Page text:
I'm currently in the process of writing a human date parser. By human date, I mean it should be able to interpret strings as "tomorrow at 2" and return a valid date depending on the current time.

The issue I'm facing is the automatic detection of missing AM/PM token. For example, if I receive an email that says "Lets meet tomorrow at 2", I know that 2 is likely to be, in fact, 2 PM. On the other hand, if the email said "Lets meet tomorrow at 11", 11 is more likely to be 11AM.

I guess most of the time, a simple comparison should do the trick. If the number is bigger than a certain limit n, we can suppose that the time is AM. If the number is smaller, then it is probably PM. In the sample above, 2 was more likely to be PM, and 11 was AM.

I know that a common work day is about 9AM-6PM, so numbers lower than 6 or bigger or greater than 9 are fine. We can easily guess for those. But what do I do with 7 and 8?

So the exact question I have is, where do I put this exact limit? When numbers approach 7~8, the limit becomes more ambiguous. I tried to search for previous documentation on this problem but couldn't find any. Is there any kind of convention about this? Also, in my opinion, the locale and/or timezone could influence this limit.

By the way, I'm not interested by non-definitive answers such as "In my opinion, 7 is afternoon" or "For me, 8 is morning". I'm really interested in documentation that could help me draw a definitive line.

Hope the description of the problem is understandable enough.

  • 4
    Very subjective and context-dependent. No exact answer possible.
    – Tom Zych
    Sep 13, 2011 at 18:12
  • @Tom: That's why I asked for documentation on the problem, and not opinions :) Sep 13, 2011 at 18:13
  • 2
    "Documentation" = "an opinion that someone wrote down and distributed".
    – Tom Zych
    Sep 13, 2011 at 18:15
  • I'm interested to see some answers here. I feel like it would be beneficial to have some flexibility in your parser that reflects different "business hours", if you will. e.g. if it's marked somewhere that a company is open from 9-8, or a time zone difference prohibits the possibility of one party meeting at 7 am, then you know. Kind of makes you realize how ambiguous humans are in their language.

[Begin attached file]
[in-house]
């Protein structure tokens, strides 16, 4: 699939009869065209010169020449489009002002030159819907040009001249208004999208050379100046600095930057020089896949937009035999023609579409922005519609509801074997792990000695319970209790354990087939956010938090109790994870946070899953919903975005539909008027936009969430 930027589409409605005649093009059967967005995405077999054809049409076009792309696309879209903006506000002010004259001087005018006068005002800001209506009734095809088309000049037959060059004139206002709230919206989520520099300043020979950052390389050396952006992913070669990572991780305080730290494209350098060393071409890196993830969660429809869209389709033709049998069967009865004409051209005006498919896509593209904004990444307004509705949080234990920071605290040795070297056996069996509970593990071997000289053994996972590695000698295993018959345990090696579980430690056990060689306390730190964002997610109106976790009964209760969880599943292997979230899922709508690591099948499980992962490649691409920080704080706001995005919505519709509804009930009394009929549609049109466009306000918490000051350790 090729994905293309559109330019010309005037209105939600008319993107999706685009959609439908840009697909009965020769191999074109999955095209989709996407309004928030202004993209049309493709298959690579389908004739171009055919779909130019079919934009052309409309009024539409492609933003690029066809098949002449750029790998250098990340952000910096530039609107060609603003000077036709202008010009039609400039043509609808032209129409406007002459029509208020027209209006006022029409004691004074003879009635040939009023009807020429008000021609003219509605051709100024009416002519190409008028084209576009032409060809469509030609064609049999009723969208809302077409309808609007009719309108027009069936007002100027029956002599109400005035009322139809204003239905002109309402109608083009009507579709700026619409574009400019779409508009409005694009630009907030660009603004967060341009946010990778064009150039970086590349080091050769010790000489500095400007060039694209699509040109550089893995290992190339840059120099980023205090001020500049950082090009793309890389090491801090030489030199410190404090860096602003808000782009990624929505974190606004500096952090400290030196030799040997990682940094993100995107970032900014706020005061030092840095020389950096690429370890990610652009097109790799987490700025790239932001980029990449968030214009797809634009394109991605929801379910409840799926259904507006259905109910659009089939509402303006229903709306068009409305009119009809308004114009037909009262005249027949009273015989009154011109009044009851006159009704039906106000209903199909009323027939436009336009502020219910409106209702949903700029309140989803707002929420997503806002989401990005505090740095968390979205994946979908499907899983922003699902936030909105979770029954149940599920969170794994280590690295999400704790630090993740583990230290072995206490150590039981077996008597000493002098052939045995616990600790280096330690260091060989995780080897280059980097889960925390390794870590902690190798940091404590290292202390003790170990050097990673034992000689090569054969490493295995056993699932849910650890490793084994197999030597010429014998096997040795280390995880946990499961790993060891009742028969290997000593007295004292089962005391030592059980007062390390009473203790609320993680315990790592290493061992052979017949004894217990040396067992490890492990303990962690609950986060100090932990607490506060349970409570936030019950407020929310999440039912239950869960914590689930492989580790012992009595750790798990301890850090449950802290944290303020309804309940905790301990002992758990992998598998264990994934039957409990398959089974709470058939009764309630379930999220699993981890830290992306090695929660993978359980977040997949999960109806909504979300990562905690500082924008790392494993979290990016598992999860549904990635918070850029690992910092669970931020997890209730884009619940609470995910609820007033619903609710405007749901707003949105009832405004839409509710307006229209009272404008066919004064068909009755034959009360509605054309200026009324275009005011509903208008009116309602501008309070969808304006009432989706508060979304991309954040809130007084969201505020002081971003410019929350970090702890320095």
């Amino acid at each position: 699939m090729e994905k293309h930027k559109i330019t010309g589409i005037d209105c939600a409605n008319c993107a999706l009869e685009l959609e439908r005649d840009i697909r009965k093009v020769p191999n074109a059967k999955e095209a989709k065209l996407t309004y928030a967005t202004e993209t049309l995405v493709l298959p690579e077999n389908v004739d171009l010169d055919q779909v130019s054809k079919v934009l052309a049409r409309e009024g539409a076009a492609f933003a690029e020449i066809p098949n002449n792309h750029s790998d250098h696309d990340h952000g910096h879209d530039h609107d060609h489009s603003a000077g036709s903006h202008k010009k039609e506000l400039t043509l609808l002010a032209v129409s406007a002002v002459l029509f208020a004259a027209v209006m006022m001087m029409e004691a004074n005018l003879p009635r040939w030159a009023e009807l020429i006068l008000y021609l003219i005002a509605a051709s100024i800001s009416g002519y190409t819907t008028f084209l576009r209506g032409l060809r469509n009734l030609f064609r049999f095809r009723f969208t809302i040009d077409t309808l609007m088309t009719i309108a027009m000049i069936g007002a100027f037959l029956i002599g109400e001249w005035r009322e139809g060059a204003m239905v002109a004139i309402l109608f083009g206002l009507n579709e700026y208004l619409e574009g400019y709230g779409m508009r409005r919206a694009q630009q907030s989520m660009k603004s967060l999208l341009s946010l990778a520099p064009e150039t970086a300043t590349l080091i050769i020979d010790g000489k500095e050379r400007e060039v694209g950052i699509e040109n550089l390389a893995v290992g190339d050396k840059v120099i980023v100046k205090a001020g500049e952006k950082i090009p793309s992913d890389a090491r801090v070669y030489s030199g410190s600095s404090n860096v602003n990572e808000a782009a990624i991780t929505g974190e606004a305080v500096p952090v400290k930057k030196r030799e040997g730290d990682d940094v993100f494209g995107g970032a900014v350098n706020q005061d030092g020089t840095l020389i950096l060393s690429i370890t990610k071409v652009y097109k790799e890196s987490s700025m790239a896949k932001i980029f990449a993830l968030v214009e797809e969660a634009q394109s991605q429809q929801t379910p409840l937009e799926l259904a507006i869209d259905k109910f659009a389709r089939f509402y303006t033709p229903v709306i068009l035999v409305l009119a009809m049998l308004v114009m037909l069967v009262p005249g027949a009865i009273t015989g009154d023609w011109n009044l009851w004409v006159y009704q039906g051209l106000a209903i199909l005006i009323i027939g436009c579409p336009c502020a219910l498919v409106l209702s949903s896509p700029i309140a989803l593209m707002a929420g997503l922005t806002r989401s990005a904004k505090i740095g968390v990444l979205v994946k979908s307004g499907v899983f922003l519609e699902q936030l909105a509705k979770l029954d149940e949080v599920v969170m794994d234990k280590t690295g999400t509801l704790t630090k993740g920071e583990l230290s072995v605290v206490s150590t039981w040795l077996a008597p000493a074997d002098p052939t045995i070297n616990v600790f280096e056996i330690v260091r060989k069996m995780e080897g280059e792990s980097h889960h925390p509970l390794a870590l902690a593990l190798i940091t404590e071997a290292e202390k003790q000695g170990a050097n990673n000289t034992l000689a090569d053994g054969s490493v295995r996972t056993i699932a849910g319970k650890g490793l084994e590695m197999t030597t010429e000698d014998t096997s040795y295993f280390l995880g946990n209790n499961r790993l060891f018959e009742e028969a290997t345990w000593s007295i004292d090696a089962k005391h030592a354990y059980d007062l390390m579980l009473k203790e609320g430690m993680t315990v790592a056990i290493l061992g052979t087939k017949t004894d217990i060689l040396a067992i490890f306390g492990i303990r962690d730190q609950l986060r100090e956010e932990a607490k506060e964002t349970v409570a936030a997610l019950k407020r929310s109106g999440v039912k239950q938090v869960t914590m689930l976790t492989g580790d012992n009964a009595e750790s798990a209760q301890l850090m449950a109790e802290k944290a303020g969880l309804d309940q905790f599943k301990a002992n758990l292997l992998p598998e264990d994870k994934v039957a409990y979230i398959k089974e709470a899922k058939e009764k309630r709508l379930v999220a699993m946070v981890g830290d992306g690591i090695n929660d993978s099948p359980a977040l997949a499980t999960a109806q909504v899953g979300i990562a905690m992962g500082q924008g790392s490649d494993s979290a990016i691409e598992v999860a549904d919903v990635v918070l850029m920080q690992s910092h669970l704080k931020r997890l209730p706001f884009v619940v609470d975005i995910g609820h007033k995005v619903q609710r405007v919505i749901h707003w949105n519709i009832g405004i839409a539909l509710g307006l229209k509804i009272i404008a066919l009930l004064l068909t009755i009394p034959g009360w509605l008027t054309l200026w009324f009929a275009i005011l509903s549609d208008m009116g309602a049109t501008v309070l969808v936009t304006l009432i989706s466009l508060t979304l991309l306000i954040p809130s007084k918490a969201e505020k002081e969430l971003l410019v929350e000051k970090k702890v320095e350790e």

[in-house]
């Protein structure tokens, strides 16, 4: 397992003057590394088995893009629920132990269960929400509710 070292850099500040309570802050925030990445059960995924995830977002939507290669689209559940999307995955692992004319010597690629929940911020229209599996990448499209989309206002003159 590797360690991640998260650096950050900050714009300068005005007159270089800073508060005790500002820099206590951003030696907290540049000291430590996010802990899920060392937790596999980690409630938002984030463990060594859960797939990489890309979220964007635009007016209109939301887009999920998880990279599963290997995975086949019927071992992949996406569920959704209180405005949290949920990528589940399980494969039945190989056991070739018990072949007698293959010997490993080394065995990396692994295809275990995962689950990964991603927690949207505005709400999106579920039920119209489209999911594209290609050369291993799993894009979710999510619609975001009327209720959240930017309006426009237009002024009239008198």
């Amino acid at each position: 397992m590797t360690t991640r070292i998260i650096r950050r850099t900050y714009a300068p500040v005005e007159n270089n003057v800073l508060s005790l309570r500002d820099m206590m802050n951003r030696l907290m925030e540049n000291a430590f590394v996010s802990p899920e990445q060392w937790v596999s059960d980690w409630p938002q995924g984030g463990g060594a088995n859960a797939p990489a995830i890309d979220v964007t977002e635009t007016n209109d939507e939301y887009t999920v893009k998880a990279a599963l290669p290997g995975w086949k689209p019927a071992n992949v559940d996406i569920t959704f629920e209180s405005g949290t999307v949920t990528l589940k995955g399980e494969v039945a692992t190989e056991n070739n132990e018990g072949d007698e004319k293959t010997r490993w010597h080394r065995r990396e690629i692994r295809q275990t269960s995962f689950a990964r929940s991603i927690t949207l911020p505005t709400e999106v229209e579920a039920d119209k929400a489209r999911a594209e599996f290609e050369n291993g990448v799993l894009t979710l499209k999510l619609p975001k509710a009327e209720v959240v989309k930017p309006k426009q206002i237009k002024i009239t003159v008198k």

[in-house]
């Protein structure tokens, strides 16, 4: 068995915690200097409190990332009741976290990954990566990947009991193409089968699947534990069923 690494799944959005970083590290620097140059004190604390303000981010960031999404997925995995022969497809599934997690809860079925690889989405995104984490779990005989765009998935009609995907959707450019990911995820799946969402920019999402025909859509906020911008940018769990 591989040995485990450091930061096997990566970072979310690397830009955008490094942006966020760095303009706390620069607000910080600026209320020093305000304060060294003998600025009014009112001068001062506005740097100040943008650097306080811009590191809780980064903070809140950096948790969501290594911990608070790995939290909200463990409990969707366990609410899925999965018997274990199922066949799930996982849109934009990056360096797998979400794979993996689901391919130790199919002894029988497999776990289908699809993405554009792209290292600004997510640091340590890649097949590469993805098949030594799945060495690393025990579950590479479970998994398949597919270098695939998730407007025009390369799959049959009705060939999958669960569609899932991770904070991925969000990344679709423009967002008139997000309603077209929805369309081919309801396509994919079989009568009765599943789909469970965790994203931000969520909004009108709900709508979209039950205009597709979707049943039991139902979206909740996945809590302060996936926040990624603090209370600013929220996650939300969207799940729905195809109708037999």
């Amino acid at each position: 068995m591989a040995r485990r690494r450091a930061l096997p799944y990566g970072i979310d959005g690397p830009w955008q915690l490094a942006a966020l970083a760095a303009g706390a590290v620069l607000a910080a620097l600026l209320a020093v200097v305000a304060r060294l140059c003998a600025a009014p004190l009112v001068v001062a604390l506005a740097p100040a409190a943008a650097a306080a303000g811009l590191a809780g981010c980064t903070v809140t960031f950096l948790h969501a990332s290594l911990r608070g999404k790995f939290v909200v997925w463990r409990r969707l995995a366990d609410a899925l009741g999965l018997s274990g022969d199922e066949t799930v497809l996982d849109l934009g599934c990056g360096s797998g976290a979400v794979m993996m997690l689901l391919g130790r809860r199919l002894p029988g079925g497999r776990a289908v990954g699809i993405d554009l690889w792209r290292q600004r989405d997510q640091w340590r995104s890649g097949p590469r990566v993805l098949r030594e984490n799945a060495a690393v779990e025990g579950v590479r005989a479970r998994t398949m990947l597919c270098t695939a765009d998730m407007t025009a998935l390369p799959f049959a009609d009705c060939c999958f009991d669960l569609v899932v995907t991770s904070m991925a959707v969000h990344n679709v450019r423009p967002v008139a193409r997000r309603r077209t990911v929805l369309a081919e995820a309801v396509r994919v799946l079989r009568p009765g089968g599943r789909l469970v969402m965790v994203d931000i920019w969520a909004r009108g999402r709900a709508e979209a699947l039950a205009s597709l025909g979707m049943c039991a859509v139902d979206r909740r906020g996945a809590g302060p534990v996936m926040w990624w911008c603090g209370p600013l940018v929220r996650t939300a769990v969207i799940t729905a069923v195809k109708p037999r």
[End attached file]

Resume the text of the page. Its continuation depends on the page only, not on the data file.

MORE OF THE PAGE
– rownage
    Sep 13, 2011 at 18:18
  • 2
    Even if there's a standard for this (I don't know of one), any solution is going to guess wrong in some cases. "Let's have a conference call at 7:00" is going to be ambiguous in a transnational company, for example. In an interactive system, you can ask the user for clarification, or at least make the default visible. If you're processing user input with no opportunity for feedback, there will be mistakes. Sep 13, 2011 at 21:53

2 Answers 2


Very complicated. You won't successfully set a hard limit. Some thoughts:

  1. Take into account awake time. Most are awake anywhere from 6am to 12am. Times outside of that are unlikely.

  2. You'll have to use context. If the event is a meeting at 6, 6p is more likely than 6a unless the context is "breakfast", "wake-up", etc.

  3. You should ideally build the system to learn what is most likely by allowing users to correct the times, if wrong, and having the system analyze the conditions and context under which corrections were done.

Like I said, this is very complicated. Google calendars does a bit of this. Examine that solution for examples.

EDIT with addtional thoughts:

I'd collect a bunch of keywords, associate them with AM/PM, search in the context phrase and use them to help determine correct time of day:

PM: afternoon, "after work/school", "from work/school", dinner, supper, evening, tonight, night, late, noon, "prime time", etc.

AM: morning, "before work/school", "to work/school", breakfast, early, wake, midnight, etc.

For something like "lunch", you'll have to have a rule like, if time is 12 or less than 6 it's pm, else it's am.

  • Thanks for pointing out that Google Calendar does it. After a few tests, they put the limit at 6. 6 is interpreted as PM, and 7 as AM. Sep 13, 2011 at 18:29

In addition to Jonathan's answer (basically an extension of 2) you could create some sense of context. Try to look for phrases "before lunch", "after lunch" and narrow down likely times. You could tweak the heuristics here a bit to make it more accurate as well. I think your best bet is to make it context sensitive.

As it has been stated, natural language analysis is a tough problem to crack.

Your Answer

By clicking “Post Your Answer”, you agree to our terms of service and acknowledge you have read our privacy policy.

Not the answer you're looking for? Browse other questions tagged or ask your own question.